Davis County Sheriff Todd Richardson audits

Davis County Sheriff Todd Richardson during an interview in his office Monday, Sept. 25, 2017. Richardson denied wrongdoing after a series of audits by the county Clerk-Auditor's Office concluded the Sheriff's Office committed time card fraud, wasted money on unauthorized travel and hotel stays and failed to properly account for cash left by relatives for jail inmates.

Davis County Sheriff Todd Richardson believed he didn’t need to play by the rules. In fact, he said as much. He ran the sheriff’s office his way.

Not anymore.

The Davis County Commission transferred three financial positions out of the sheriff’s office as part of its 2018 budget. The employees now report to County Clerk-Auditor Curtis Koch.

  • RELATED: “County auditor takes control of Davis sheriff's finance functions”

Commissioners had no choice. Richardson dared them to take control of his finances.

In March, commissioners sent Richardson a letter rebuking him for “a serious lack of good judgment.”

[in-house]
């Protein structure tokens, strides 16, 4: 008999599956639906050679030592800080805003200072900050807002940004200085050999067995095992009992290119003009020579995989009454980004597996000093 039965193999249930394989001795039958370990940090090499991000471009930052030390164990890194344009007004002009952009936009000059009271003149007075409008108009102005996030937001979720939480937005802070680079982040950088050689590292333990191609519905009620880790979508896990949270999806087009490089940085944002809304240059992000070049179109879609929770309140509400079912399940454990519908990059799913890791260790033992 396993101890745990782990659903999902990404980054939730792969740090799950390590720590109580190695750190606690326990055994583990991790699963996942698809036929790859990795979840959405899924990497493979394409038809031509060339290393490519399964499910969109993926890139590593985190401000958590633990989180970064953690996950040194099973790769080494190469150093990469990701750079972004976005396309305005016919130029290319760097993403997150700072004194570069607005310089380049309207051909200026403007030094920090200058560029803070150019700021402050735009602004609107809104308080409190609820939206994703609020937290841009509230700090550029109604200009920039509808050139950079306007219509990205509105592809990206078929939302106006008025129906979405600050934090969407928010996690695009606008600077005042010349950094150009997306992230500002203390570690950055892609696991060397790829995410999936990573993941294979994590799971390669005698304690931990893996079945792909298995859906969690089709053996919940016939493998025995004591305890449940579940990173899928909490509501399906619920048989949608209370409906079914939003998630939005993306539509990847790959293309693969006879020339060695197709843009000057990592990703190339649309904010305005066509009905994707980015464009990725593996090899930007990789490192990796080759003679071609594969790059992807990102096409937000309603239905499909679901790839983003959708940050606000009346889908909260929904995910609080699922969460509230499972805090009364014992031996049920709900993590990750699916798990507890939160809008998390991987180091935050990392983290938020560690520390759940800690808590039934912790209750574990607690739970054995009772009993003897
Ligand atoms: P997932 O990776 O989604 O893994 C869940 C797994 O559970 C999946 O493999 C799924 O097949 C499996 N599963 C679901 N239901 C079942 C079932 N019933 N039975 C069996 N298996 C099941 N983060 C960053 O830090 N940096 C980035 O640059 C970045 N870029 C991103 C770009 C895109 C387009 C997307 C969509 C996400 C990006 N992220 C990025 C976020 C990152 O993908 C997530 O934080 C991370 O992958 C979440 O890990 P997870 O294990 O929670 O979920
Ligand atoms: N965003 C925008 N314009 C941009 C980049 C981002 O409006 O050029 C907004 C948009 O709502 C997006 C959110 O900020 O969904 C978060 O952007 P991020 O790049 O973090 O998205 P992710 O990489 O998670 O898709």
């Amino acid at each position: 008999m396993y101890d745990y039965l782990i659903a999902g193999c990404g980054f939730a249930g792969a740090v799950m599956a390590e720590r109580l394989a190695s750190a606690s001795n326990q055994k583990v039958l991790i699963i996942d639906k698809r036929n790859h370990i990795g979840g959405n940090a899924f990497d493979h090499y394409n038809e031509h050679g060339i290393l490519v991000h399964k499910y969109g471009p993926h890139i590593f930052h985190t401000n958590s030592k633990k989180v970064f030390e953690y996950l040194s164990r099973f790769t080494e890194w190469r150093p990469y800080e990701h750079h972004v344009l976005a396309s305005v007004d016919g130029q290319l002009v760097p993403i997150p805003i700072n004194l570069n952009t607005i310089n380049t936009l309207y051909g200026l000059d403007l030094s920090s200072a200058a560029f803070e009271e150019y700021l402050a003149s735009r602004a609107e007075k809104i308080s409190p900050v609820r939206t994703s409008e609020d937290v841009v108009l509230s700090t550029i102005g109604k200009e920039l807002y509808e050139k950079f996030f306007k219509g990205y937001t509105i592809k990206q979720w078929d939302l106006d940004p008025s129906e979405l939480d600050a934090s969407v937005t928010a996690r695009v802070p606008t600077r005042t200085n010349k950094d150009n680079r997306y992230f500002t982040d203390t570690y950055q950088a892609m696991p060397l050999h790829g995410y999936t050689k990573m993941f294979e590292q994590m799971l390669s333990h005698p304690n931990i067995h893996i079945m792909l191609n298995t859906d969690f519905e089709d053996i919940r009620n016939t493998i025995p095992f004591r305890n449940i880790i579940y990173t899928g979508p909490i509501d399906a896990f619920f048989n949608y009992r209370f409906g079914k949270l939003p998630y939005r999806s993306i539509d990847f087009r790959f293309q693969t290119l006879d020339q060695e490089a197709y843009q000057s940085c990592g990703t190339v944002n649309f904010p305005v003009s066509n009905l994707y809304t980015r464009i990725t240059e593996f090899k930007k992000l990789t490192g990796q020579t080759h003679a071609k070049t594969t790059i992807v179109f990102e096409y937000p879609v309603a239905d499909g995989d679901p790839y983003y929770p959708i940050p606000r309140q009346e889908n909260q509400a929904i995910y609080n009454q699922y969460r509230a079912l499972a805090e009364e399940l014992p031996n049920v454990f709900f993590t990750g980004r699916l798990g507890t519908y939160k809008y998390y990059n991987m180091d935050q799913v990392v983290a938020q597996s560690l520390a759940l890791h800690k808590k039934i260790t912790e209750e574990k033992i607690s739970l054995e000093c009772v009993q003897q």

“Regardless of your motivation or your apparent understanding of governing policies, the facts support the conclusion that your actions violated county policy,” said the commissioners, who directed Richardson to begin following the county’s financial and personnel policies.

The results?

By the end of the year, a series of five internal audits found Richardson had approved false time cards for a deputy, spent nearly $900 for a deputy’s stay at a luxury hotel after a shooting, paid questionable travel expenses for deputies and mishandled cash intended for prisoners at the jail.

  • RELATED: “Audits of Davis County Sheriff Office reveal time card fraud, $862 hotel stay”

When asked in late September if he was following county policies, as instructed, Richardson laughed.

“No … some of that stuff is just not practical,” he told Mark Shenefelt, a reporter for the Standard-Examiner.

“My responsibility is to the people of Davis County, the voters, not to the county commission, the county attorney or the auditor,” Richardson said. “I took an oath to do that, and I’ll do that first before I do any political appeasements.”

Then, for emphasis, Richardson asked commissioners for an additional $15 million in 2018.

Counties develop financial guidelines in order to spend taxpayer money effectively. They implement personnel policies to treat employees fairly and avoid costly lawsuits.

Richardson believed he didn’t need to play by county rules, but his record shows otherwise. Commissioners could not stand by and watch as he put the county at legal and financial risk.

He failed his financial responsibility to Davis County taxpayers.

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